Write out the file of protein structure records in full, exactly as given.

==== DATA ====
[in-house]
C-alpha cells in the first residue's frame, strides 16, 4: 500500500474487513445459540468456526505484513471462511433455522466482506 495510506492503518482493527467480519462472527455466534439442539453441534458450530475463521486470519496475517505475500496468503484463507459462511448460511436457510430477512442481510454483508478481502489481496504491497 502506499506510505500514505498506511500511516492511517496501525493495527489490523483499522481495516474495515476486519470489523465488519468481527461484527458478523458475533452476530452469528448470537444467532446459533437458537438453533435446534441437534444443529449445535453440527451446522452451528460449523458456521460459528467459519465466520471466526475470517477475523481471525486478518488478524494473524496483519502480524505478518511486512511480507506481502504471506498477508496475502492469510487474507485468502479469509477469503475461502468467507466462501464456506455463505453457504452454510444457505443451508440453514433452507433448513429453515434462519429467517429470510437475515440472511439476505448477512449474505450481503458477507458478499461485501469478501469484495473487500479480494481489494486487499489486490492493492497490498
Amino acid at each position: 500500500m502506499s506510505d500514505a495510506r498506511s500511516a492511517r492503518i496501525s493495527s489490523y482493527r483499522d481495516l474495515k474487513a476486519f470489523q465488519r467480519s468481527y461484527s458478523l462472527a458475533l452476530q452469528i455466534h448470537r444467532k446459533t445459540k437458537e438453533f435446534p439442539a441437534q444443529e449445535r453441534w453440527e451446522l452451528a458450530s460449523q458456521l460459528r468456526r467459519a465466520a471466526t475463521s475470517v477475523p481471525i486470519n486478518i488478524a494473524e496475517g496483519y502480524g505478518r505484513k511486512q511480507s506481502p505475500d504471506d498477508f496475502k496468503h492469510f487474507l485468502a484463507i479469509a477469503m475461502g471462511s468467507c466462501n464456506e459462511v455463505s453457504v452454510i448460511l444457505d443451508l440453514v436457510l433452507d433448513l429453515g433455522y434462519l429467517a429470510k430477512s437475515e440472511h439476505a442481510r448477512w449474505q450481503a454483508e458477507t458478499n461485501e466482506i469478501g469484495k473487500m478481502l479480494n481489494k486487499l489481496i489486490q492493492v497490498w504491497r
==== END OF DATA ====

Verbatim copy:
[in-house]
C-alpha cells in the first residue's frame, strides 16, 4: 500500500474487513445459540468456526505484513471462511433455522466482506 495510506492503518482493527467480519462472527455466534439442539453441534458450530475463521486470519496475517505475500496468503484463507459462511448460511436457510430477512442481510454483508478481502489481496504491497 502506499506510505500514505498506511500511516492511517496501525493495527489490523483499522481495516474495515476486519470489523465488519468481527461484527458478523458475533452476530452469528448470537444467532446459533437458537438453533435446534441437534444443529449445535453440527451446522452451528460449523458456521460459528467459519465466520471466526475470517477475523481471525486478518488478524494473524496483519502480524505478518511486512511480507506481502504471506498477508496475502492469510487474507485468502479469509477469503475461502468467507466462501464456506455463505453457504452454510444457505443451508440453514433452507433448513429453515434462519429467517429470510437475515440472511439476505448477512449474505450481503458477507458478499461485501469478501469484495473487500479480494481489494486487499489486490492493492497490498
Amino acid at each position: 500500500m502506499s506510505d500514505a495510506r498506511s500511516a492511517r492503518i496501525s493495527s489490523y482493527r483499522d481495516l474495515k474487513a476486519f470489523q465488519r467480519s468481527y461484527s458478523l462472527a458475533l452476530q452469528i455466534h448470537r444467532k446459533t445459540k437458537e438453533f435446534p439442539a441437534q444443529e449445535r453441534w453440527e451446522l452451528a458450530s460449523q458456521l460459528r468456526r467459519a465466520a471466526t475463521s475470517v477475523p481471525i486470519n486478518i488478524a494473524e496475517g496483519y502480524g505478518r505484513k511486512q511480507s506481502p505475500d504471506d498477508f496475502k496468503h492469510f487474507l485468502a484463507i479469509a477469503m475461502g471462511s468467507c466462501n464456506e459462511v455463505s453457504v452454510i448460511l444457505d443451508l440453514v436457510l433452507d433448513l429453515g433455522y434462519l429467517a429470510k430477512s437475515e440472511h439476505a442481510r448477512w449474505q450481503a454483508e458477507t458478499n461485501e466482506i469478501g469484495k473487500m478481502l479480494n481489494k486487499l489481496i489486490q492493492v497490498w504491497r